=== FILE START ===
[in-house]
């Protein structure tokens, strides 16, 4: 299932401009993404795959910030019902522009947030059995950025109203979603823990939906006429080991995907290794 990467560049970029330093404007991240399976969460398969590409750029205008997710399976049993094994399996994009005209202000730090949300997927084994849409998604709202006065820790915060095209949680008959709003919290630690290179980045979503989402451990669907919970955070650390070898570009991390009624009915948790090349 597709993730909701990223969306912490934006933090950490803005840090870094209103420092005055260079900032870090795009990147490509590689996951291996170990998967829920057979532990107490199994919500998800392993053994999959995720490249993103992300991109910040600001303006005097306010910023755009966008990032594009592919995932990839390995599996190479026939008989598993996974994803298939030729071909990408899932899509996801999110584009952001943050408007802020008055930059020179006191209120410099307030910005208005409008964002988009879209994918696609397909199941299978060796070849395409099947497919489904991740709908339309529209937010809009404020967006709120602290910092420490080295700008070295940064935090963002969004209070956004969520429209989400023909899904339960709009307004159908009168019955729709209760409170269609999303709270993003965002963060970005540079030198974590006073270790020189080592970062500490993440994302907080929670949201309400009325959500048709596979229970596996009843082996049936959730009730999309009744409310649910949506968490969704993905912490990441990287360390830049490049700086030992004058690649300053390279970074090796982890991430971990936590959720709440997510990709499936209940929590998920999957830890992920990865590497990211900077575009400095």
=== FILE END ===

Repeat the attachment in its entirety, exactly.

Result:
[in-house]
């Protein structure tokens, strides 16, 4: 299932401009993404795959910030019902522009947030059995950025109203979603823990939906006429080991995907290794 990467560049970029330093404007991240399976969460398969590409750029205008997710399976049993094994399996994009005209202000730090949300997927084994849409998604709202006065820790915060095209949680008959709003919290630690290179980045979503989402451990669907919970955070650390070898570009991390009624009915948790090349 597709993730909701990223969306912490934006933090950490803005840090870094209103420092005055260079900032870090795009990147490509590689996951291996170990998967829920057979532990107490199994919500998800392993053994999959995720490249993103992300991109910040600001303006005097306010910023755009966008990032594009592919995932990839390995599996190479026939008989598993996974994803298939030729071909990408899932899509996801999110584009952001943050408007802020008055930059020179006191209120410099307030910005208005409008964002988009879209994918696609397909199941299978060796070849395409099947497919489904991740709908339309529209937010809009404020967006709120602290910092420490080295700008070295940064935090963002969004209070956004969520429209989400023909899904339960709009307004159908009168019955729709209760409170269609999303709270993003965002963060970005540079030198974590006073270790020189080592970062500490993440994302907080929670949201309400009325959500048709596979229970596996009843082996049936959730009730999309009744409310649910949506968490969704993905912490990441990287360390830049490049700086030992004058690649300053390279970074090796982890991430971990936590959720709440997510990709499936209940929590998920999957830890992920990865590497990211900077575009400095």